In 2006, as she was turning 30, Nora Dunn left the work force to travel the world. Shes been at it ever since. A lady of no fixed address, she likes to call herself.
To get started on her odyssey, she sold her Toronto financial-planning practice and a good portion of her possessions. And to conserve her capital while on the road, she found ways to keep costs low and generate income from freelance writing.
The dream of traveling had been with her ever since the age of 8, when she was shown a documentary film in school about Europe. I gazed at the screen showing people who were dressed differently, eating foreign foods, speaking different languages, and living in a land with unfamiliar buildings, streets, and countryside. I immediately wanted to understand what life was like for them .
Things came to a head in 2006. She was working hectic 18-hour days running her expanding business, going to Rotary and Toastmaster meetings, and doing professional acting, singing, and dancing in film, television, and theatre appearances. It was all too much. She got a bad case of burn out and her body shut down. In frustration one day, she exclaimed: I just want to retire!
Upon reflection, she realized she didnt really have to wait until conventional retirement age to enjoy her idealized retirement lifestyle of travel, doing humanitarian work and meeting people. In fact, with no guarantees in life it became evident that waiting 30 years until I was in my 60s to retire was more of a risk than a sensible thing to do, if I was to be true to my dreams and myself.
In the past four years, she has frolicked in the Rocky Mountains, fallen off the grid in Hawaii, managed tropical hostels, survived Australias worst-ever natural disaster, led eco-treks on Llamas, and nearly froze to death in a camper van. She was recently in Ireland enjoying the pub culture and getting to know the real sweet liquid gold taste of Guinness even though she is a dubious beer-drinker at best.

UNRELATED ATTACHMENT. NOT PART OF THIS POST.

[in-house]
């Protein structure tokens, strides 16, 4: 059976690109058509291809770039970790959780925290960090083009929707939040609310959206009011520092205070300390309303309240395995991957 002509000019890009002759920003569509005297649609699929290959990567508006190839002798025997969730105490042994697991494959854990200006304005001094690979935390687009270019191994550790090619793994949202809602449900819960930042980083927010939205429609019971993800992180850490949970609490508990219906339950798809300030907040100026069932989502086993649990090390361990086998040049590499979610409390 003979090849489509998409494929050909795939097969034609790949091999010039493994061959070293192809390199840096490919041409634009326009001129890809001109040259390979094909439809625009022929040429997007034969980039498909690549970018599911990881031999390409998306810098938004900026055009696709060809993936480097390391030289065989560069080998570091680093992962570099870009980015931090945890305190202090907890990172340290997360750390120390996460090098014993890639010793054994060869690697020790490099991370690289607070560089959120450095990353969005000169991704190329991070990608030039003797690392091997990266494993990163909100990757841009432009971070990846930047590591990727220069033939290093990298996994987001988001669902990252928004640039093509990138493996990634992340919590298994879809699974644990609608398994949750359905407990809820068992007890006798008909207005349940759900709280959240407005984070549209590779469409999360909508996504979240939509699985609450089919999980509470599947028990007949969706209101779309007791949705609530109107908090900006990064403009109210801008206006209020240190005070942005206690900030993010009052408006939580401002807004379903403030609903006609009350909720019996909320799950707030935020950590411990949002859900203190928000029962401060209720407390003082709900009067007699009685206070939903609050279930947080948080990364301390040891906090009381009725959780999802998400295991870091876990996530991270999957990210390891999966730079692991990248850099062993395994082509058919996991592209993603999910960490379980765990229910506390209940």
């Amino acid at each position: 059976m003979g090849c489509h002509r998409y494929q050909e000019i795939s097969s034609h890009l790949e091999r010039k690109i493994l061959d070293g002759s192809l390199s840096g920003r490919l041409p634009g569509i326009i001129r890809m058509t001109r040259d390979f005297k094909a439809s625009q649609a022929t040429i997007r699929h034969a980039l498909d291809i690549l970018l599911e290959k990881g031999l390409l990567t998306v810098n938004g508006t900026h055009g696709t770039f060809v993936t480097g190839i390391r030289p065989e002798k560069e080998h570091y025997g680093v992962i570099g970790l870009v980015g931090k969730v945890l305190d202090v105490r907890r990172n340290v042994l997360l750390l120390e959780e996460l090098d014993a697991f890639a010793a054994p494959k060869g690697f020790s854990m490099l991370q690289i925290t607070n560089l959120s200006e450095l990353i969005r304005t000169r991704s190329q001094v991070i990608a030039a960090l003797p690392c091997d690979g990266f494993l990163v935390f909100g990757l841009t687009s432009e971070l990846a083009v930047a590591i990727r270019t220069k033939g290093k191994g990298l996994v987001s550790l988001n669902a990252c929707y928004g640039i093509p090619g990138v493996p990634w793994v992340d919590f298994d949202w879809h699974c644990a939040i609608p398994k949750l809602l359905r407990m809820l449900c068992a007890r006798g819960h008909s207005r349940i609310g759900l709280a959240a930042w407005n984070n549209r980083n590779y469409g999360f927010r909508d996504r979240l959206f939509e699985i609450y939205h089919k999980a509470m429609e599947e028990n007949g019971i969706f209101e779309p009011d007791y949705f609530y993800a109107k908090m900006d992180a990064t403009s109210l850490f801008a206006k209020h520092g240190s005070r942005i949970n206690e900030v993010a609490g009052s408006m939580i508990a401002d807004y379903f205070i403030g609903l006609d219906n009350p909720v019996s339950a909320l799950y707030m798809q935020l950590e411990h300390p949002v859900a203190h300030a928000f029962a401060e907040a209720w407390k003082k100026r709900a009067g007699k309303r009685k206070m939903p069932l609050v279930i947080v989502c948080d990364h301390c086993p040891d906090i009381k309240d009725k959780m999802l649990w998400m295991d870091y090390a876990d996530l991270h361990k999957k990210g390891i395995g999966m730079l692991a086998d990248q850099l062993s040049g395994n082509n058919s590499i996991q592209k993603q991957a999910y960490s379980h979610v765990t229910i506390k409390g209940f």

In terms of doing humanitarian work, close scrapes with two natural disasters in less than a year were opportunities for volunteer work. In May of 2008 she watched Cyclone Nargis on the horizon devastate parts of Burma, and afterward spearheaded an international fundraising campaign. In February of 2009 she found herself smack in the middle of the Victorian Bushfires in Australia – the country’s worst-ever natural disaster, and became instrumental in relief efforts.
From another perspective, Nora can be seen as part of the growing trend toward location-independent careers, made possible by digital cameras, laptop computers and Internet connections. In most locations, “The Professional Hobo” (as she also calls herself) earns income by sitting down during the week to writearticles on travel and personal financesfor various publications.
In the initial two years of travel, I used some of the proceeds from the sale of my business as a buffer while I worked on building a freelance writing income, she reports. But by the time my first [co-authored] book, 10,001 Ways to Live Large on a Small Budget, was released in May 2009, my income was large enough to sustain my full-time travels.
Its not like she needs a lot of money to keep on traveling, anyway. In many places, the purchasing power of Canadian money goes a lot further than it does in Canada. And she has found several ways to keep costs down — below $14,000 a year, as a matter of fact. She describes them in a popular postshe wrote for the I Will Teach You to Be Richblog. For example:
better discounts (up to 80% off) on flights can be found on websites other than the main online search engines
check resources such as Caretakers Gazetteand WWOOFingto find free accommodation (and often free board) in exchange for taking on duties such as house-sitting, caring for the elderly, farm work and campground maintenance
working for periods of time at jobs like bartending or guiding.
Anyone interested in following her adventures and/or dropping a line can visit her website at http://theprofessionalhobo.com.
Update:For more on location-independent careers and businesses see Digital Nomads.